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Backhoe in Kansas Disrupts State Testing in Alaska

April 27, 2016

You read it right.

Alaska state testing was killed by a Kansas backhoe.

Alaska contracts with the University of Kansas’ Center for Educational Testing (CETE) for its state exams– but it looks like this will be the last year for that contract.

Alaska’s interim education commissioner, Susan McCauley, said that the state had already decided in February to shop for another vendor for its state tests.

Meanwhile, on Tuesday, March 29, 2016, a worker operating a backhoe at University of Kansas cut a principal fiber optic cable connected to the CETE testing server– a cable that happened to be critical in delivering state testing for Alaska.

CETE serves Kansas as well as the testing of students with cognitive disabilities in 14 other states. CETE’s server was up for Wednesday, March 30, then giving trouble again on Thursday, March 31, and Friday, April 01.

On April 01, 2016, CETE tweeted, “We are down again and recommend no testing today. For additional information and updates: or .”

On Monday, April 04, 2016, CETE tweeted the following:

CETE Media ‏@CETEmedia Apr 4

12,000 students are simultaneously testing this morning with no issues. Thanks for your patience during service interruption last week.

CETE Media ‏@CETEmedia Apr 4

Based on the work that has been done this weekend, KITE indicates a go-ahead for schools to resume testing. Info: View conversation

CETE Media ‏@CETEmedia Apr 4

Our team worked throughout the weekend running diagnostics & making adjustments to the system to help ensure a strong testing environment.

However, by April 04, 2016, Alaska had called it quits on its 2016 standardized testing. McCauley noted that even though the federal government requires standardized testing to be administered as a condition for Title I funding, the federal stipulation is that the tests are to be reliable and valid. Given the chaos introduced by Kansas backhoe and exacerbated by CETE’s bungled efforts to resolve the issue smoothly, McCauley believes that test reliability and validity have been compromised.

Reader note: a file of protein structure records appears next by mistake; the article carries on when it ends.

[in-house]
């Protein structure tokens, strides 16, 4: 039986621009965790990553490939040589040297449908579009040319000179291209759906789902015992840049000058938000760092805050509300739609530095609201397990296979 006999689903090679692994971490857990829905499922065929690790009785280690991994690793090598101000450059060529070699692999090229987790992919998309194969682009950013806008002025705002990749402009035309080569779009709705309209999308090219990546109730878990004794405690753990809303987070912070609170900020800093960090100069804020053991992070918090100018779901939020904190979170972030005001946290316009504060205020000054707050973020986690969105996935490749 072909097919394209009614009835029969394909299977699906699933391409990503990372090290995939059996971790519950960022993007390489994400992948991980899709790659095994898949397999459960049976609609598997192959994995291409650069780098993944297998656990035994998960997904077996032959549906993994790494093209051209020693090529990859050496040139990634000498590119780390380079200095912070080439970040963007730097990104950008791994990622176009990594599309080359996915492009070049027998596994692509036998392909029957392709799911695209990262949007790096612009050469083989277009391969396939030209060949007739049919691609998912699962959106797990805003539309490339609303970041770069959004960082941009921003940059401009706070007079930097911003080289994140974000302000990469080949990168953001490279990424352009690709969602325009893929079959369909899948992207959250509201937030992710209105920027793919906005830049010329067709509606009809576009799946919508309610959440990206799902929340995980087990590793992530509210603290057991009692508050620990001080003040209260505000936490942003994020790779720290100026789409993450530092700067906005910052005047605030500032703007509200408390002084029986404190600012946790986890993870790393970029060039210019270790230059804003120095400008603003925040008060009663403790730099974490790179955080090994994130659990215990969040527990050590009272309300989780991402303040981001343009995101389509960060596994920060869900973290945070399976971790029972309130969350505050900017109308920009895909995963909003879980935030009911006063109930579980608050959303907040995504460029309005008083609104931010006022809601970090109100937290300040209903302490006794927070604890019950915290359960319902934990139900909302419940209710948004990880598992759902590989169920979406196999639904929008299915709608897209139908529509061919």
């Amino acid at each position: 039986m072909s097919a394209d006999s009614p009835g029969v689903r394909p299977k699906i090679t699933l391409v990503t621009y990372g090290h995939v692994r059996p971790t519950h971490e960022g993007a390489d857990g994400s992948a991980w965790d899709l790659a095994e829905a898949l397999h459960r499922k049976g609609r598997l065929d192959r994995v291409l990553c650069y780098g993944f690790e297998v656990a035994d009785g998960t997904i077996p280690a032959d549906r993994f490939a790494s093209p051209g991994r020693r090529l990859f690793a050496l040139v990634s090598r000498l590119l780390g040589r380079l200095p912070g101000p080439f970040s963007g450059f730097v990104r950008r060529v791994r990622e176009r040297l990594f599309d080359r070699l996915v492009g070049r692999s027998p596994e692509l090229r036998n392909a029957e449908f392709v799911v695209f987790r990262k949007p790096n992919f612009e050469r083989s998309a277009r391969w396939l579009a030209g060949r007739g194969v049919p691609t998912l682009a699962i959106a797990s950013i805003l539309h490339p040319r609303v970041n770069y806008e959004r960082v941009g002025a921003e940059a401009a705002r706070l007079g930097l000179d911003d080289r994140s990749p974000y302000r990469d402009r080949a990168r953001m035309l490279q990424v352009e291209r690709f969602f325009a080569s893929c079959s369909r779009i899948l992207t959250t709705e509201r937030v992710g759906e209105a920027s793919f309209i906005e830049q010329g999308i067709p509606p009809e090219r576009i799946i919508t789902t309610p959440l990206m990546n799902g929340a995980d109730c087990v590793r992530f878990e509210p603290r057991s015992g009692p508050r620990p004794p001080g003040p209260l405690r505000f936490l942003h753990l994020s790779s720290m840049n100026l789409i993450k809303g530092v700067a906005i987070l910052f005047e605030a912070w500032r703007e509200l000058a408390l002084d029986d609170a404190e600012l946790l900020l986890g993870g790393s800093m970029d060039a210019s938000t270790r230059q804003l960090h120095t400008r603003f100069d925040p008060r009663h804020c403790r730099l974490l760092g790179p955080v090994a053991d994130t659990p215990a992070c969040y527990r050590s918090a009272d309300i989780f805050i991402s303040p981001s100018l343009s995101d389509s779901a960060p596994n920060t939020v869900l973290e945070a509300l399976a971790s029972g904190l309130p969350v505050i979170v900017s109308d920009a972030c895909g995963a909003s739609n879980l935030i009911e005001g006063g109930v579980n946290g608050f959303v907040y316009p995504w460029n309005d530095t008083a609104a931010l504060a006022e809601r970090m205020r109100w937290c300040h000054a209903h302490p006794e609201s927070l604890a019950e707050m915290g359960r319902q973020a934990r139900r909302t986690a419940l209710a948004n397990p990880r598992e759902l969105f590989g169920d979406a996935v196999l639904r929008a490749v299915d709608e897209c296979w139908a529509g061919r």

For more on this story, read this WTOL news brief, this Washington Post article, and this Westport News article, as well as CETE’s Twitter page.

And for prices on backhoes, check out



Coming June 2016 from TC Press:


school choice cover  (Click image to enlarge)

Stay tuned.



Schneider is a southern Louisiana native, career teacher, trained researcher, and author of the ed reform whistle blower, A Chronicle of Echoes: Who’s Who In the Implosion of American Public Education.

She also has a second book, Common Core Dilemma: Who Owns Our Schools?.

both books

Don’t care to buy from Amazon? Purchase my books from Powell’s City of Books instead.

  1. Harlan Underhill permalink

    Ho, ho, ho.

  2. Laura H. Chapman permalink

    McCauley believes that test reliability and validity have been compromised…. as if these tests were valid for the many uses of the test scores they produce.

  3. Mercedes – As a statistician, can you write a piece on validity and reliability and all the facts and circumstances that render our state assessments as invalid and unreliable especially in light of their high stakes application? How would this defense against testing hold up in a court of law?

Trackbacks & Pingbacks

  1. Mercedes Schneider: How a Backhoe in Kansas Canceled Testing in Alaska | Diane Ravitch's blog
  2. Ed News, Tuesday, May 3, 2016 Edition | tigersteach

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